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Art in Isolation, live panel discussion with Q&A

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If you have a question about this talk, please contact Charlotte Connelly.

  • Live event
  • Time 6pm, duration 1 hour
  • Venue: Crowdcast
  • Free

This time last year, the phrases self-isolation and social-distancing had just started to pepper our language as a global pandemic took hold. How does this kind of isolation compare with life in remote polar regions? And how does that affect the way we depict the poles in art and culture? Join our guests for a live discussion about isolation, art and the polar regions.

Christine Finn is a Channel Island born writer, photographer, and print and broadcast journalist, and draws on a range of media for her art work. She has lived and worked in the Arctic, and most recently has spent the pandemic living in Paris in a room just 8m2. In her work, she is steered by two main enquiries: what is ‘home’? and how does technology relate to art, culture and remoteness?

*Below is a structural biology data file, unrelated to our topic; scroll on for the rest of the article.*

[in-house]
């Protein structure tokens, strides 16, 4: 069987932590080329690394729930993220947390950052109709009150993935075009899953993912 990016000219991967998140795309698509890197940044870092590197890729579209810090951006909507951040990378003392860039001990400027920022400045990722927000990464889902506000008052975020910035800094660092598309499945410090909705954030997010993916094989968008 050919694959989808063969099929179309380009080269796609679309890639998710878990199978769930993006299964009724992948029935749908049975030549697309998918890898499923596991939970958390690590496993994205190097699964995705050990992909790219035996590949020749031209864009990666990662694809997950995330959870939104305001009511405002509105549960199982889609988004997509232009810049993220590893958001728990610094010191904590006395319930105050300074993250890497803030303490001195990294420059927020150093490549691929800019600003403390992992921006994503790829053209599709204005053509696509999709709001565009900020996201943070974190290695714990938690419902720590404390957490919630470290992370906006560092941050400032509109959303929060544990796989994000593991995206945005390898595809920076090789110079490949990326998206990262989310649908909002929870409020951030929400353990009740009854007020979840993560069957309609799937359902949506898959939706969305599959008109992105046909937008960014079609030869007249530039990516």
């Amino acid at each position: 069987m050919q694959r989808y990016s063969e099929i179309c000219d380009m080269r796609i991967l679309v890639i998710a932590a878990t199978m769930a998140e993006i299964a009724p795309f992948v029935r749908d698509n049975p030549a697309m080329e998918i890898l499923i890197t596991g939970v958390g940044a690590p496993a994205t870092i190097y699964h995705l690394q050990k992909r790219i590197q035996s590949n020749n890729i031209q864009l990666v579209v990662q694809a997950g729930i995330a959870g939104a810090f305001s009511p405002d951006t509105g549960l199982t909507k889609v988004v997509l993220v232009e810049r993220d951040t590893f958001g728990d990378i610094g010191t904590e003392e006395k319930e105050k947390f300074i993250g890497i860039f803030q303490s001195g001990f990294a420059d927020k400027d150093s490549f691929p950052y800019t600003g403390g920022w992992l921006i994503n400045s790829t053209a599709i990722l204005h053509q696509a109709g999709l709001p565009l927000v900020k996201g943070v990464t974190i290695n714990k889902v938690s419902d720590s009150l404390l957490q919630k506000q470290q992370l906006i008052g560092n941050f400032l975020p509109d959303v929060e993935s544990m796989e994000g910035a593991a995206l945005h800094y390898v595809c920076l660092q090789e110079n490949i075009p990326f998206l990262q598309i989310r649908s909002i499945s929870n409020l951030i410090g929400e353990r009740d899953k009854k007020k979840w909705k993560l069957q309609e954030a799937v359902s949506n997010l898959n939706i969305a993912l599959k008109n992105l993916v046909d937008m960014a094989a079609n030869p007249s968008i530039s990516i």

Stephen Roberts is a quaternary geologist working at the British Antarctic Survey. His current research focuses on reconstructing past environments on the Antarctic Peninsula, the Sub-Antarctic Islands, East Antarctica and South America to understand past changes in climate, ice sheet extent and thickness and sea level. Steve had an experience of extreme isolation while working in the field in Antarctica, becoming stranded for several days due to a change in the weather.

Sarah Airriess is currently working on a graphic novel adaptation of Apsley Cherry-Garrard’s book The Worst Journey in the World. The book is a remarkable account of the Terra Nova expedition, led by Captain Scott until his tragic death alongside his companions on the return from the South Pole. Despite the expedition being isolated far from home and help, the story Cherry-Garrard tells is of companionship and camaraderie.

This talk is part of the Polar Museum public events series.

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